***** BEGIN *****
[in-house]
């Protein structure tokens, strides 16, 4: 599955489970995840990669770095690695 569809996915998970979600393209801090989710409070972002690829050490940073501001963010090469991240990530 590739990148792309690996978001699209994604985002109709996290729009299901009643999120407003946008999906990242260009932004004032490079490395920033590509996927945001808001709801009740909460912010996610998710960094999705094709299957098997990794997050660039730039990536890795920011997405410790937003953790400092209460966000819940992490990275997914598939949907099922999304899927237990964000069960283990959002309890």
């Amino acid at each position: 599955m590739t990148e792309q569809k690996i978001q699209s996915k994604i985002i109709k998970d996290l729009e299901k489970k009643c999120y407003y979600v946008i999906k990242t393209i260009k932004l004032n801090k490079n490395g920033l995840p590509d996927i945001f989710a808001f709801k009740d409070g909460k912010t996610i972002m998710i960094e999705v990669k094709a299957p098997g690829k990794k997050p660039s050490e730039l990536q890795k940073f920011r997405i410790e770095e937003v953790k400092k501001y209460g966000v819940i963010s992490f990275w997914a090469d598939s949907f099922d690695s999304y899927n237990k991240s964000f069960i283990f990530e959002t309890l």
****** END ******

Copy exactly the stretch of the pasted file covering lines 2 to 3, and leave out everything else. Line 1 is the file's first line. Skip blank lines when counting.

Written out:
């Protein structure tokens, strides 16, 4: 599955489970995840990669770095690695 569809996915998970979600393209801090989710409070972002690829050490940073501001963010090469991240990530 590739990148792309690996978001699209994604985002109709996290729009299901009643999120407003946008999906990242260009932004004032490079490395920033590509996927945001808001709801009740909460912010996610998710960094999705094709299957098997990794997050660039730039990536890795920011997405410790937003953790400092209460966000819940992490990275997914598939949907099922999304899927237990964000069960283990959002309890």
């Amino acid at each position: 599955m590739t990148e792309q569809k690996i978001q699209s996915k994604i985002i109709k998970d996290l729009e299901k489970k009643c999120y407003y979600v946008i999906k990242t393209i260009k932004l004032n801090k490079n490395g920033l995840p590509d996927i945001f989710a808001f709801k009740d409070g909460k912010t996610i972002m998710i960094e999705v990669k094709a299957p098997g690829k990794k997050p660039s050490e730039l990536q890795k940073f920011r997405i410790e770095e937003v953790k400092k501001y209460g966000v819940i963010s992490f990275w997914a090469d598939s949907f099922d690695s999304y899927n237990k991240s964000f069960i283990f990530e959002t309890l």